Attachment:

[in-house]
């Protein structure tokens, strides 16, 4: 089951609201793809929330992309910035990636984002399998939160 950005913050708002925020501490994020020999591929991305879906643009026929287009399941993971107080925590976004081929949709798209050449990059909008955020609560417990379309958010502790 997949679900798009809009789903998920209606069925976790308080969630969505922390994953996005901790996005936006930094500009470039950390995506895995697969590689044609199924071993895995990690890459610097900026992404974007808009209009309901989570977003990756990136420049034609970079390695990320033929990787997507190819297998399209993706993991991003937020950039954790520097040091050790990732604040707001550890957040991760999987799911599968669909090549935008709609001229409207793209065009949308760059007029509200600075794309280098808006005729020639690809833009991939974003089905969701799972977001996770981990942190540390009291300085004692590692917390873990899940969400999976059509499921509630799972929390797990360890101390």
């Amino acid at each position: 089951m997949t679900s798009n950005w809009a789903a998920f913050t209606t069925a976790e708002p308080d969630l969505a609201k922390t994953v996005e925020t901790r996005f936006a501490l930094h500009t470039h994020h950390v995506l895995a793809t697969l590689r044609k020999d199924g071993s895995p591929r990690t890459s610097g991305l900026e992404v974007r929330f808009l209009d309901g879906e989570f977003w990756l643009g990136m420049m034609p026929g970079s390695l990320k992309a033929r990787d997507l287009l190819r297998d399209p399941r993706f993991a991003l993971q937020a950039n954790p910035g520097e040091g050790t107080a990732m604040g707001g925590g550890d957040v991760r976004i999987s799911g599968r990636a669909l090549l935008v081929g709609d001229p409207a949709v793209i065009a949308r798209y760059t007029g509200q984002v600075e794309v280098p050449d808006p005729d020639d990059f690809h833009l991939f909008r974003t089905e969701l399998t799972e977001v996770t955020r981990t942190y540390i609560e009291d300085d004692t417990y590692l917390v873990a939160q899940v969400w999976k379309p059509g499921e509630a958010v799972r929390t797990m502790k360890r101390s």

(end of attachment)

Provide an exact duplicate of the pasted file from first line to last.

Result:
[in-house]
């Protein structure tokens, strides 16, 4: 089951609201793809929330992309910035990636984002399998939160 950005913050708002925020501490994020020999591929991305879906643009026929287009399941993971107080925590976004081929949709798209050449990059909008955020609560417990379309958010502790 997949679900798009809009789903998920209606069925976790308080969630969505922390994953996005901790996005936006930094500009470039950390995506895995697969590689044609199924071993895995990690890459610097900026992404974007808009209009309901989570977003990756990136420049034609970079390695990320033929990787997507190819297998399209993706993991991003937020950039954790520097040091050790990732604040707001550890957040991760999987799911599968669909090549935008709609001229409207793209065009949308760059007029509200600075794309280098808006005729020639690809833009991939974003089905969701799972977001996770981990942190540390009291300085004692590692917390873990899940969400999976059509499921509630799972929390797990360890101390």
């Amino acid at each position: 089951m997949t679900s798009n950005w809009a789903a998920f913050t209606t069925a976790e708002p308080d969630l969505a609201k922390t994953v996005e925020t901790r996005f936006a501490l930094h500009t470039h994020h950390v995506l895995a793809t697969l590689r044609k020999d199924g071993s895995p591929r990690t890459s610097g991305l900026e992404v974007r929330f808009l209009d309901g879906e989570f977003w990756l643009g990136m420049m034609p026929g970079s390695l990320k992309a033929r990787d997507l287009l190819r297998d399209p399941r993706f993991a991003l993971q937020a950039n954790p910035g520097e040091g050790t107080a990732m604040g707001g925590g550890d957040v991760r976004i999987s799911g599968r990636a669909l090549l935008v081929g709609d001229p409207a949709v793209i065009a949308r798209y760059t007029g509200q984002v600075e794309v280098p050449d808006p005729d020639d990059f690809h833009l991939f909008r974003t089905e969701l399998t799972e977001v996770t955020r981990t942190y540390i609560e009291d300085d004692t417990y590692l917390v873990a939160q899940v969400w999976k379309p059509g499921e509630a958010v799972r929390t797990m502790k360890r101390s």